MMU researchers awarded Ksh 19.9 million grant
Multimedia University of Kenya researchers have been awarded Kshs. 19.99 million grant by National Research Fund (NRF) to carry out a multidisciplinary research on occurrence and effects of antibiotic residues in food and environment.
The grant was won by Prof. Anastasiah Ngigi – Chairperson, Department of Chemistry, who is also the principal investigator, together with Dr. Marin Magu from Department of Chemistry and Dr. Jonathan Maweu from Faculty of Social Sciences and Technology.
The research focuses on determining the occurrence of antibiotic residues in food and in the environment and their role in formation and transfer of antibiotic resistance.
According to Prof. Ngigi, the study is employing multi-residual approach in analysis of antibiotics while observing their occurrence in the environment and how their resistance is a threat to human health.
“We are also observing how this affects not only sustainable development, but also how it undermines efforts towards attainment of universal healthcare, as one of the pillars of the government’s Big Four Agenda,” said Prof. Ngigi.
She reveals that through the grant, several postgraduate students, both at Doctorate and Masters levels, will be trained to contribute to the country’s capacity building.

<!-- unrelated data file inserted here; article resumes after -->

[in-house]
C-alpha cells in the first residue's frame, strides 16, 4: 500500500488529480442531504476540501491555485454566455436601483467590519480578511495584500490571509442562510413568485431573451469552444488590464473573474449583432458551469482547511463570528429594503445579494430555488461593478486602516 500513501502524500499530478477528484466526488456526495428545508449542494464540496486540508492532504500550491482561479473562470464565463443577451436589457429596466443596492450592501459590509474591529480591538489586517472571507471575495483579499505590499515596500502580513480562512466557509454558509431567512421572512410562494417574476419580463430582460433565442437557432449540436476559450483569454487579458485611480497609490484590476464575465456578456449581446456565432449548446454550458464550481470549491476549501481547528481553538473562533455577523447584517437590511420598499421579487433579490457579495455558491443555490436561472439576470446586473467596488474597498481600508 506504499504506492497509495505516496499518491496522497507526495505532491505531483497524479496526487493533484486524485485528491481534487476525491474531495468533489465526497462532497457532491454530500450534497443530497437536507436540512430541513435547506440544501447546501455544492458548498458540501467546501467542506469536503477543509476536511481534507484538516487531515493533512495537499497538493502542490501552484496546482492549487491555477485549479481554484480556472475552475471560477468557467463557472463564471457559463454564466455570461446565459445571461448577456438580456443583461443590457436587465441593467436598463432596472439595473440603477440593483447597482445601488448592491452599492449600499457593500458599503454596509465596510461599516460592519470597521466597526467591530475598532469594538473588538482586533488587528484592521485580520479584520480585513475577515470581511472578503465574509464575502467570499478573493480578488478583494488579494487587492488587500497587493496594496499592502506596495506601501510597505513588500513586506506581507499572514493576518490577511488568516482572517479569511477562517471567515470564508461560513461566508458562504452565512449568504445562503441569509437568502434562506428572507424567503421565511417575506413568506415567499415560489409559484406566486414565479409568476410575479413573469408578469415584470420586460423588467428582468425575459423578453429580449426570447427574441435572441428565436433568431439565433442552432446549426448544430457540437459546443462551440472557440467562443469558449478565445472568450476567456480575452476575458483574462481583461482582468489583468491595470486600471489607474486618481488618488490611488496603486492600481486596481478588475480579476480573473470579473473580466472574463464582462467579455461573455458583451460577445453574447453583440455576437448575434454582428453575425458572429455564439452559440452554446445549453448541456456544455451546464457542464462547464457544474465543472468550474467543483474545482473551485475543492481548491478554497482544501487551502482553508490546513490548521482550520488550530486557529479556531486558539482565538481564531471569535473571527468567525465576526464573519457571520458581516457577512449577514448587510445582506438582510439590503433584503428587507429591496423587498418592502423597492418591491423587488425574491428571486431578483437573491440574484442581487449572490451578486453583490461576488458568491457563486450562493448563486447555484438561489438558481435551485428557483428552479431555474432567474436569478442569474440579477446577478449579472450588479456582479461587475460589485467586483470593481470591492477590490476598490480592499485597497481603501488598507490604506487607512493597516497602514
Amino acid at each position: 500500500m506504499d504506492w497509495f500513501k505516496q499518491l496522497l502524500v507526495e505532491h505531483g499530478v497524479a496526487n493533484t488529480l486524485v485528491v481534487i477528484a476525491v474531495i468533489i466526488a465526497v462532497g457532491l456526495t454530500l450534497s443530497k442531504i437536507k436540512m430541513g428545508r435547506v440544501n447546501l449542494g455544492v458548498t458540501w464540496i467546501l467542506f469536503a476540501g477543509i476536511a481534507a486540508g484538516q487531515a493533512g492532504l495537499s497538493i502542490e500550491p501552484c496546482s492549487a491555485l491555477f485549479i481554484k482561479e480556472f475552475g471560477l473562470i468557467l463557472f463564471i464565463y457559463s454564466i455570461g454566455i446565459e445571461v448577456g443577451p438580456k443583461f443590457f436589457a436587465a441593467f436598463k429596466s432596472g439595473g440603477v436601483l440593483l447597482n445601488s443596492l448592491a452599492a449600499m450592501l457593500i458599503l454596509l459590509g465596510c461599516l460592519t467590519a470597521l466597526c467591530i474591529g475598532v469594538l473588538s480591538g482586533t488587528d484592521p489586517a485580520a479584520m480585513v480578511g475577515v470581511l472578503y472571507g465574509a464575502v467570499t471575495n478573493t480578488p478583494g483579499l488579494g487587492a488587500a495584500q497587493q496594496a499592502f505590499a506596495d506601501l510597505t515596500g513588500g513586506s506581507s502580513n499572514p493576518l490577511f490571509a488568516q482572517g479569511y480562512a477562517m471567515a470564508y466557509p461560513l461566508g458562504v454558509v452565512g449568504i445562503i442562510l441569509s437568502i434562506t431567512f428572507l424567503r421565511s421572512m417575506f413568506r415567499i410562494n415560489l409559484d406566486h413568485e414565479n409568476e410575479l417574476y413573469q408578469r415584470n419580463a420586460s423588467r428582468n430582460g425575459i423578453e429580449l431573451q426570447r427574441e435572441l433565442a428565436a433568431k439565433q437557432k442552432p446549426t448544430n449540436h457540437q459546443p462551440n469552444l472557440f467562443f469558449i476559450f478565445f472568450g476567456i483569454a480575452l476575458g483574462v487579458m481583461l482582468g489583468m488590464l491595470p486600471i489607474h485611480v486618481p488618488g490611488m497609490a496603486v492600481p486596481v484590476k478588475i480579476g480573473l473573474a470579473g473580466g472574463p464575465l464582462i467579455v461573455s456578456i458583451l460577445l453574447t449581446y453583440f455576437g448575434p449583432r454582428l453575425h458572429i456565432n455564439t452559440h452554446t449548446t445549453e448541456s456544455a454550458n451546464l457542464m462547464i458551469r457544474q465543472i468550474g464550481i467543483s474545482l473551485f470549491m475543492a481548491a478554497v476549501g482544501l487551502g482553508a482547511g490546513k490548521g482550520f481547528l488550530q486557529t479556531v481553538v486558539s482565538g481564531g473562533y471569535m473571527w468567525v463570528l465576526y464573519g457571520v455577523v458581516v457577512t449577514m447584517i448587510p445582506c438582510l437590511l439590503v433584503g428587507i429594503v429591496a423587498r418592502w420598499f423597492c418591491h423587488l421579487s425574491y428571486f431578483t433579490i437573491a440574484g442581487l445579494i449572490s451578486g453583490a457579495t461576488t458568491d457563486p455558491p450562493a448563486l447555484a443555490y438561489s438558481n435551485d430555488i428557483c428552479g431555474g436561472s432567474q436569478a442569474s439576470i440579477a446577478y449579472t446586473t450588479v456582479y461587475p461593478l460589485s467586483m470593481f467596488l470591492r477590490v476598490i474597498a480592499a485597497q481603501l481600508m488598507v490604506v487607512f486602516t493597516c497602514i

Prof. Ngigi says the research forms part of wider research scope on antibiotic resistance and focuses on Public Health Risks from Exposure to Antibiotic Residues, Antibiotics Resistant Bacteria and Antibiotics Resistance Genes in Animal Food Material.
The don says the research is expected to contribute to the National Action Plan on Prevention and Containment of Antimicrobial Resistance in Kenya, which aims to strengthening the knowledge and evidence base on antimicrobial resistance.
“Outreach activities will be incorporated through partnerships with relevant organizations to sensitize the public on proper use of antibiotics in animal production and also to shift attention towards implementing preventative measures,” says
Prof. Ngigi adding that postgraduate research and training is also a key component of the exercise.
To upscale both research and training efforts, Department of Chemistry has been granted an equipment donation, a Waters Quattro Premier LC/MS/MS System from Recycling Organisation for Research Opportunities (RORO, United Kingdom).
Prof. Ngigi says once installed, the state-of-the-art equipment will enable research, teaching, learning and collaborations at MMU and other public and private universities institutions in Kenya and the region.
The university has already purchased and installed Atomic Absorption Spectrophotometer instrument; an elemental analysis machine used to test elements in soil, food, water among others.